The Zika virus, an infection transmitted by mosquitoes, was originally discovered in 1947 in the Zika forest in Uganda. It did not begin spreading into the Western hemisphere until around 2013, when it was identified as a mystery disease in northeast Brazil. In late July of 2016, the first case of the virus in the United States was in Florida. Although there is information available about how the virus is transmitted and the symptoms, since the virus has made its way into the United States, there are questions remaining about the virus.
Is There Reason For Concern?
The answer to this depends primarily where you live and whether you are currently pregnant or are planning to get pregnant. Those who live in or plan to travel to the Gulf Coast, especially Florida, Louisiana and Texas are at the highest risk of coming in contact with the Zika virus. It is important to note that while the virus has been identified in areas of the United States, the virus is actually more contained than what many people may realize. If you live in a city where there is a risk and you are pregnant, it has been recommended that you minimize your time outside and use DEET or another insect repellent when you are outdoors.
What is the Primary Concern For Pregnant Women?
Studies have shown that the fetus of pregnant women who become infected by the Zika virus are at risk of a condition known as microcephaly. Microcephaly is a congenital problem that results in the baby being born with an extremely small head and brain damage. The virus, as well as microcephaly itself may also cause deafness, blindness and seizures. It is still unknown whether the virus can affect pregnant women and their child during any stage of their pregnancy, but the early stage of pregnancy is the most concerning.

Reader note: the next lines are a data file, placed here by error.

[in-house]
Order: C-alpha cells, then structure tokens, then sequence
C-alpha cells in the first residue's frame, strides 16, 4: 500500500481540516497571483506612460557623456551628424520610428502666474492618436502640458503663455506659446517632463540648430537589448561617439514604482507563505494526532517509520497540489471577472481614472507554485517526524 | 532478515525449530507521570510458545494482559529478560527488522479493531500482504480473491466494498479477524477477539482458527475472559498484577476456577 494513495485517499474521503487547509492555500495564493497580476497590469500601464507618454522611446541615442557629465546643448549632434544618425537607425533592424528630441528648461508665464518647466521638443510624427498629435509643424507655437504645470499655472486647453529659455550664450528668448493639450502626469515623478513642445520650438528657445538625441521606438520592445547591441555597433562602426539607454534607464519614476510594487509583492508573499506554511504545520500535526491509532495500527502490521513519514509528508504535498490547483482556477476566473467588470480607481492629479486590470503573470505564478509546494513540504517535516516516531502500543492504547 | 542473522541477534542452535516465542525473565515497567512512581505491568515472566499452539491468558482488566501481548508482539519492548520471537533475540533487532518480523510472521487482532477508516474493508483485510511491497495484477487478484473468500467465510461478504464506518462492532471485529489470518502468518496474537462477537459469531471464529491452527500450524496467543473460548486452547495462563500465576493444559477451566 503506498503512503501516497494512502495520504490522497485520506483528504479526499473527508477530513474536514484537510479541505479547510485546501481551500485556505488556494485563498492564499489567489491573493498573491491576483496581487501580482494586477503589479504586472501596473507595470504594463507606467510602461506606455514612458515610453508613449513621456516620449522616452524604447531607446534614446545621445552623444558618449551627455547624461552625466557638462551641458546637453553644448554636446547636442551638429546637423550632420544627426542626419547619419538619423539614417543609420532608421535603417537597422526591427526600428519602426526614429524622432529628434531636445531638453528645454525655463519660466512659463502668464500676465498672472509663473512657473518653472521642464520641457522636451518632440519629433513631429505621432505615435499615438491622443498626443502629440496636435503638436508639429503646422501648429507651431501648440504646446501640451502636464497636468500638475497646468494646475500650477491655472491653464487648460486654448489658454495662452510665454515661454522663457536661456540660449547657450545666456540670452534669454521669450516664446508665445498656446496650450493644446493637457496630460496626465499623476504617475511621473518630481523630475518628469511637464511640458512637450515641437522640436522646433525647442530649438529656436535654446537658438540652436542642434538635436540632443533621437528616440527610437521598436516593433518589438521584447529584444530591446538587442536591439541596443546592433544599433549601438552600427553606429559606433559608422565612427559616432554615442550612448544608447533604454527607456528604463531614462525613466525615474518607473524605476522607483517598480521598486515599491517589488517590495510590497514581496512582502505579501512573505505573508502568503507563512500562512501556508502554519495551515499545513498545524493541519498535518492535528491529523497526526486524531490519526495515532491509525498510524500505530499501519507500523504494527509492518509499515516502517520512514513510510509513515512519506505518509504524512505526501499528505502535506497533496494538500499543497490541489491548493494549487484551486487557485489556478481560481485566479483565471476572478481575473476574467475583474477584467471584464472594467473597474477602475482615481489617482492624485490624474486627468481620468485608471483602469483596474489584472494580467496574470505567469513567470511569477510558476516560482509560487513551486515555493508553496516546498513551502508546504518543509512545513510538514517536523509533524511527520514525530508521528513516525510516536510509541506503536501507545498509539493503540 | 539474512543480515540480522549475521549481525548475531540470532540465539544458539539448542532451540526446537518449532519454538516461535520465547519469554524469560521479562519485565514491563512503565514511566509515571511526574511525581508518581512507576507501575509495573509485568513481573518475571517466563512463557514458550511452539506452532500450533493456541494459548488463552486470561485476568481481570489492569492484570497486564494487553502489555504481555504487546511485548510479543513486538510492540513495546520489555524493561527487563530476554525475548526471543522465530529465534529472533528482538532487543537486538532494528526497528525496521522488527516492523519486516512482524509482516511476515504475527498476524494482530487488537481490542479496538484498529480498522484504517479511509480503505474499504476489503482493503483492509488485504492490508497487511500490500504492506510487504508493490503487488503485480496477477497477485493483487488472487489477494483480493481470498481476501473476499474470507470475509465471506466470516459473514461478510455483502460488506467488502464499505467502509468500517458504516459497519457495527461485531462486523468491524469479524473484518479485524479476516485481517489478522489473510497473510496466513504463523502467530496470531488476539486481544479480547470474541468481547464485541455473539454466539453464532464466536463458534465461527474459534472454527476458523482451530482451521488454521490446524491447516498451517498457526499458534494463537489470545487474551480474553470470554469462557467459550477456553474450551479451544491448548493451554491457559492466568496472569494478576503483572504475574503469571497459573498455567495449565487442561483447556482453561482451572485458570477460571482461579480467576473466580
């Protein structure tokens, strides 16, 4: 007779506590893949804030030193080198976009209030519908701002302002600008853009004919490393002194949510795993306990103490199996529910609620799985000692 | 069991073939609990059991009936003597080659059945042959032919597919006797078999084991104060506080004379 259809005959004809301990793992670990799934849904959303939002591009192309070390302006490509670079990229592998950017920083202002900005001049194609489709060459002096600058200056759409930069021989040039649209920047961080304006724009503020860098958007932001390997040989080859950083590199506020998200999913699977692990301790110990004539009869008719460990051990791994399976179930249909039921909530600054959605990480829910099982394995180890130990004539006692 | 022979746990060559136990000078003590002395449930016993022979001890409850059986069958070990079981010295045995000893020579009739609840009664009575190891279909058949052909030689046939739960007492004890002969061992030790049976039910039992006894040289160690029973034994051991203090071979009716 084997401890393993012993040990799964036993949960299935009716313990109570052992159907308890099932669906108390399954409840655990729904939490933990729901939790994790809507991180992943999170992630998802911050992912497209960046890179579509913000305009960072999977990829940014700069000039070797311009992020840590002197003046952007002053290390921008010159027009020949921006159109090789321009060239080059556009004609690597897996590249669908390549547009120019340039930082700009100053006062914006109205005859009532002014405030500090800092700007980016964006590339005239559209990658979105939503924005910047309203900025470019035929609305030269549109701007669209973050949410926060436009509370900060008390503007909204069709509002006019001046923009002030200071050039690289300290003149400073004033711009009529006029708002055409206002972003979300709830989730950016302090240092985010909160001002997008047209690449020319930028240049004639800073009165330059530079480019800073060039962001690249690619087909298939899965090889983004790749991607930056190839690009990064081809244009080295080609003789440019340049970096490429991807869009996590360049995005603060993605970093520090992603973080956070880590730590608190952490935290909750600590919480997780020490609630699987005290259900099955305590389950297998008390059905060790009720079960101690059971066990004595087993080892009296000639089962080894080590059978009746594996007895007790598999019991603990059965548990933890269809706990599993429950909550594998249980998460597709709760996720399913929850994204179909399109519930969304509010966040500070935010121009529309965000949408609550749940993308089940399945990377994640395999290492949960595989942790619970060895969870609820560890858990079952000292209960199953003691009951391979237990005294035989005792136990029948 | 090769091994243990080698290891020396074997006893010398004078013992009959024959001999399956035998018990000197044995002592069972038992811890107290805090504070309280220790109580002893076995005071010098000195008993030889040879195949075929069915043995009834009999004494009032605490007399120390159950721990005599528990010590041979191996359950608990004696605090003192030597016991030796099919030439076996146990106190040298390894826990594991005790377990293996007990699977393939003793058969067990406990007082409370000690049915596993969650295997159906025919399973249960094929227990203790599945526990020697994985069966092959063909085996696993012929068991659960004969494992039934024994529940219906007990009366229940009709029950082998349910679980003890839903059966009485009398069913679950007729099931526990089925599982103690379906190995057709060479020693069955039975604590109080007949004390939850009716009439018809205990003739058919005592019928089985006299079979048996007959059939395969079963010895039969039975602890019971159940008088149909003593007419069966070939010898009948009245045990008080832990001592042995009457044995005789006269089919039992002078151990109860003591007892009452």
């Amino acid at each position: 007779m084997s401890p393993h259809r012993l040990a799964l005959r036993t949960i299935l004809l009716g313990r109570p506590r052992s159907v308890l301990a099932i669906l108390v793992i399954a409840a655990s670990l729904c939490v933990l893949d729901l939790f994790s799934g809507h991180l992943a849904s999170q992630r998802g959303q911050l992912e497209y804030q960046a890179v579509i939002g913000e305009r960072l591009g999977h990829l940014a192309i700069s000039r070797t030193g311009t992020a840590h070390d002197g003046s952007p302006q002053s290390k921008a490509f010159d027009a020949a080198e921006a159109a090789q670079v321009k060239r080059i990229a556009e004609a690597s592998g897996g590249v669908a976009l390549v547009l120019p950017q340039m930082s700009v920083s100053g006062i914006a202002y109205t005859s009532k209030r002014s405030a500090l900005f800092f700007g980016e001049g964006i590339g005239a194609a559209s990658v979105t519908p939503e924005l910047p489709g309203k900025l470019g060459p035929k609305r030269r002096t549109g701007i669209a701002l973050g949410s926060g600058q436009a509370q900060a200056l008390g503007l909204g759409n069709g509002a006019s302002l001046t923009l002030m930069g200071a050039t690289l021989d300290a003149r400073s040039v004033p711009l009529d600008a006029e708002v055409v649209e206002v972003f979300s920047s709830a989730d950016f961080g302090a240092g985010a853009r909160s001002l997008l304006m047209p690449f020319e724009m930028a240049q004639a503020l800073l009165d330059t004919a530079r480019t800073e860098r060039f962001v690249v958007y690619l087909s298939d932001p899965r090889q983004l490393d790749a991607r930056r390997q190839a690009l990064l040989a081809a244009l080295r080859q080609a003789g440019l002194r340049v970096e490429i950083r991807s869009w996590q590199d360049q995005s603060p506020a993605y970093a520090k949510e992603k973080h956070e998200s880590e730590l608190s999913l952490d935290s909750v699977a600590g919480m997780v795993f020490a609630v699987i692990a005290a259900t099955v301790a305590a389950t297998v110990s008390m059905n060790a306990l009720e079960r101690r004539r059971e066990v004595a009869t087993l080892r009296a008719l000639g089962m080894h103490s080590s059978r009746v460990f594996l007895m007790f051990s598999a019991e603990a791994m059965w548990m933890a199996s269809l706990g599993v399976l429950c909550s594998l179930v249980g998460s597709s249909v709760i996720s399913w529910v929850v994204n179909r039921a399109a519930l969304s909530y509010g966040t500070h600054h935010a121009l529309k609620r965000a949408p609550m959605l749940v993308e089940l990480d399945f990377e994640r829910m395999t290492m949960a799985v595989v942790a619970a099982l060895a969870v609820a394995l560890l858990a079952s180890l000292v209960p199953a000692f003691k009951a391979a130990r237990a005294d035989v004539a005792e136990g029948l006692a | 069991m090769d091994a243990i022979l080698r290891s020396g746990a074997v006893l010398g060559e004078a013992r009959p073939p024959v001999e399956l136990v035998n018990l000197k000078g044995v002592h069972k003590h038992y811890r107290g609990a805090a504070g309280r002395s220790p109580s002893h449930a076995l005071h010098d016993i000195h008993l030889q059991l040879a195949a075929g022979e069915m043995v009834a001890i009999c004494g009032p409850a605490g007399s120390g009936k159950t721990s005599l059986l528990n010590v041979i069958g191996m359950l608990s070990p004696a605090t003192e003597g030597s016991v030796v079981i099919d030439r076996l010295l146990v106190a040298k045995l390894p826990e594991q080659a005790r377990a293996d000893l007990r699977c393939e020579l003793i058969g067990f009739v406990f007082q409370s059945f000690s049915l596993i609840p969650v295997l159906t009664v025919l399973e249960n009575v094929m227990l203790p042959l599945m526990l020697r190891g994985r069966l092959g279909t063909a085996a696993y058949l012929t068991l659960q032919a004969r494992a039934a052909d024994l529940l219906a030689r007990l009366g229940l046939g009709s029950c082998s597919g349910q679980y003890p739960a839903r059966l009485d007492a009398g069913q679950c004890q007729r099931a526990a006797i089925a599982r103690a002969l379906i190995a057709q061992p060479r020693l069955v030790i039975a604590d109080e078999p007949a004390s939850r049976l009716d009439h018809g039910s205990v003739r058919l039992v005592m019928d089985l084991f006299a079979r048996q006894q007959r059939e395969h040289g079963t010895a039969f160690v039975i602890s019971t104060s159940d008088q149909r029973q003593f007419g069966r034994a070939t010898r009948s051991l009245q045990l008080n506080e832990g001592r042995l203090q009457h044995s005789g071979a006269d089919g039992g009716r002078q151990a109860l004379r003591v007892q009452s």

Does Zika Only Affect Pregnant Women?
Although it is not been positively identified as the primary cause, there have been a few cases where the Zika virus was liked to Guillen-Barre, which is a neurological illness that causes muscle weakness, fatigue and in some cases, paralysis. Guillen-Barre is typically caused by an immune response to a virus and typically runs its course in a few weeks.
The majority of people who are infected with the Zika virus do not have any noticeable symptoms, which may lead to concerns of cases of the virus not being reported. The good news, if you do become infected with the Zika virus, your body becomes immune to it. The majority of people who are, have been or become infected with the virus will develop antibodies. The virus only stays in your bloodstream for about one week and in your system for about two to three weeks. However, pregnant women who contract the virus may pass the virus onto the fetus and then it may come back to the mother.